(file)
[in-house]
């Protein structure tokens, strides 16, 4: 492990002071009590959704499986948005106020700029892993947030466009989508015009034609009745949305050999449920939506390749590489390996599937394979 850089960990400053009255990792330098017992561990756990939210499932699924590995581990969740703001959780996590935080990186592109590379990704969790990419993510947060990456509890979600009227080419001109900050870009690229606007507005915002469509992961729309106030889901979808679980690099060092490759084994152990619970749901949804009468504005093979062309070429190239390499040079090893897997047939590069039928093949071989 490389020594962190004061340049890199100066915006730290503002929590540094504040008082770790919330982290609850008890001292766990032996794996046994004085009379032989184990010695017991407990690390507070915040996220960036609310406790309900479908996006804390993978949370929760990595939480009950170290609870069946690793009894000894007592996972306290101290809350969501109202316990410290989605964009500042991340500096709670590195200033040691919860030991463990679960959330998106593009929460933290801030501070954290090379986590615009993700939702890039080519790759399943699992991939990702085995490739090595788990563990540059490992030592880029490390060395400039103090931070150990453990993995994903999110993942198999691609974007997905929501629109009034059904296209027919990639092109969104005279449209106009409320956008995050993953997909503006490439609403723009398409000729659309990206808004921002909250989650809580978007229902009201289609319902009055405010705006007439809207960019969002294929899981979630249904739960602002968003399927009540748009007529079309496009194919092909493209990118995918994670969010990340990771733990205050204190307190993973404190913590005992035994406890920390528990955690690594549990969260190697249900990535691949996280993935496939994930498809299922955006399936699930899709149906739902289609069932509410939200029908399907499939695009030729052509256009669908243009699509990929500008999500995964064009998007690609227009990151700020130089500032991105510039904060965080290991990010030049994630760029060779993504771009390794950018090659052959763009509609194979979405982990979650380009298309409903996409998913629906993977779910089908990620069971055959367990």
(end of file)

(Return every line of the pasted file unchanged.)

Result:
[in-house]
């Protein structure tokens, strides 16, 4: 492990002071009590959704499986948005106020700029892993947030466009989508015009034609009745949305050999449920939506390749590489390996599937394979 850089960990400053009255990792330098017992561990756990939210499932699924590995581990969740703001959780996590935080990186592109590379990704969790990419993510947060990456509890979600009227080419001109900050870009690229606007507005915002469509992961729309106030889901979808679980690099060092490759084994152990619970749901949804009468504005093979062309070429190239390499040079090893897997047939590069039928093949071989 490389020594962190004061340049890199100066915006730290503002929590540094504040008082770790919330982290609850008890001292766990032996794996046994004085009379032989184990010695017991407990690390507070915040996220960036609310406790309900479908996006804390993978949370929760990595939480009950170290609870069946690793009894000894007592996972306290101290809350969501109202316990410290989605964009500042991340500096709670590195200033040691919860030991463990679960959330998106593009929460933290801030501070954290090379986590615009993700939702890039080519790759399943699992991939990702085995490739090595788990563990540059490992030592880029490390060395400039103090931070150990453990993995994903999110993942198999691609974007997905929501629109009034059904296209027919990639092109969104005279449209106009409320956008995050993953997909503006490439609403723009398409000729659309990206808004921002909250989650809580978007229902009201289609319902009055405010705006007439809207960019969002294929899981979630249904739960602002968003399927009540748009007529079309496009194919092909493209990118995918994670969010990340990771733990205050204190307190993973404190913590005992035994406890920390528990955690690594549990969260190697249900990535691949996280993935496939994930498809299922955006399936699930899709149906739902289609069932509410939200029908399907499939695009030729052509256009669908243009699509990929500008999500995964064009998007690609227009990151700020130089500032991105510039904060965080290991990010030049994630760029060779993504771009390794950018090659052959763009509609194979979405982990979650380009298309409903996409998913629906993977779910089908990620069971055959367990």